Belfast city rose to prominence during the Industrial Revolution, and its reputation as a global leader in shipbuilding, manufacture and trade is reflected in its sprawling docks and stately Victorian architecture. Today, these refined thoroughfares, including around the buzzy Cathedral Quarter, welcome folk of a literary and musical bent – especially those who like their verse set to a lilting melody and pounding bodhran (and vice versa).
For something to really write home about, take a browse around these bookish boltholes. From the rustic ruminations of noted poet Seamus Heaney to Narnia author CS Lewis, Belfast has always offered a fertile wellspring of imagination for writers – and who knows who the city might inspire next?
Linen Hall Library
No bookworm mini-break to Belfast would be complete without a pilgrimage to the city’s oldest library, Linen Hall – founded in 1788 on a mission to inspire curious local minds and ‘excite a spirit of general enquiry’. Come for the CS Lewis first editions and eye-opening political paraphernalia, stay for a note-perfect flat white overlooking Donegall Square.
A groovy Belfast bookstore that does stacks more, not least running its own indie publishing business and hosting signings from the likes of local writer Glenn Patterson all the way up to Scandi noir big-hitters such as Jo Nesbø. No Alibis also loves a bit of live music, putting on intimate gigs occasionally attended by high-calibre rock legends including Van Morrison and (who else) Jimmy Page.
CS Lewis Square
The city’s most famous literary son – Chronicles of Narnia author CS Lewis – is said to have modelled parts of his fantasy world on Belfast’s neighbouring mountains of Mourne. Today his eponymous city centre square features seven bronze sculptures depicting characters from The Lion, The Witch and The Wardrobe. Snarling, spike-haired Aslan is clearly the mane attraction.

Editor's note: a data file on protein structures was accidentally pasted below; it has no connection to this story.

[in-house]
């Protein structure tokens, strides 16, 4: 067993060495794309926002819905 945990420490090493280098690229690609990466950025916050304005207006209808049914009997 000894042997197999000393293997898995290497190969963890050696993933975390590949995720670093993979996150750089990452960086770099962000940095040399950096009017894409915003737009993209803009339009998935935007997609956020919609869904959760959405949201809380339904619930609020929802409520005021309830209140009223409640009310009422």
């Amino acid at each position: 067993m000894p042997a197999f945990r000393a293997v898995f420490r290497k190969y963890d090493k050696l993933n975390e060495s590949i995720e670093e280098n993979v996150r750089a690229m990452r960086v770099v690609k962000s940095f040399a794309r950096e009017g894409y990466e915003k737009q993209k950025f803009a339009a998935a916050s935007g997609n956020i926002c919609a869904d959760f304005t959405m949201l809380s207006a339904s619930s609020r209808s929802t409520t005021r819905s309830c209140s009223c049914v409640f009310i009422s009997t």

An anthropomorphic mountain outcrop on the northern edge of Belfast is distinguished by its ‘Napoleon’s Nose’ – a shapely chunk of basalt said to resemble the emperor’s sniffer. Celebrated satirist Jonathan Swift saw something altogether grander in Cave Hill’s silhouette: a slumbering giant, which later inspired him to write Gulliver’s Travels.
Belfast Central Library
Public buildings frankly have no business looking as gorgeous as Belfast Central Library's elegant Italianate edifice. Not content with being a palace fit for a Medici, it’s also a working library housing countless titles, newspaper archives and must-see bookworm curios like original manuscripts by Northern Irish eccentric Amanda McKittrick Ros – widely regarded as the most hilariously bad writer in the English language.
The Dark Horse
Prefer your literature with a generous helping of sex and violence? No judgment here. Obvs the Game Of Thrones HBO adaptations were partly filmed in Northern Ireland, so while you’re in the Cathedral Quarter, stop by this atmospheric boozer that inside holds a door (Hodor? Never mind…) carved with authentic Lannister, Stark and Targaryen emblems. Perfect for those who like to drink, and know things.
Keats & Chapman
Souvenirs you discover all by yourself mean so much more, right? So set aside an hour or so – again, in the Cathedral Quarter – for a good old-fashioned rummage around the gloriously ramshackle shelves at Keats & Chapman indie bookstore. Gazillions of titles from agreeably musty classics to thought-provoking new non-fiction compete for your love, and the brainy enthusiasm of its staff really speaks volumes.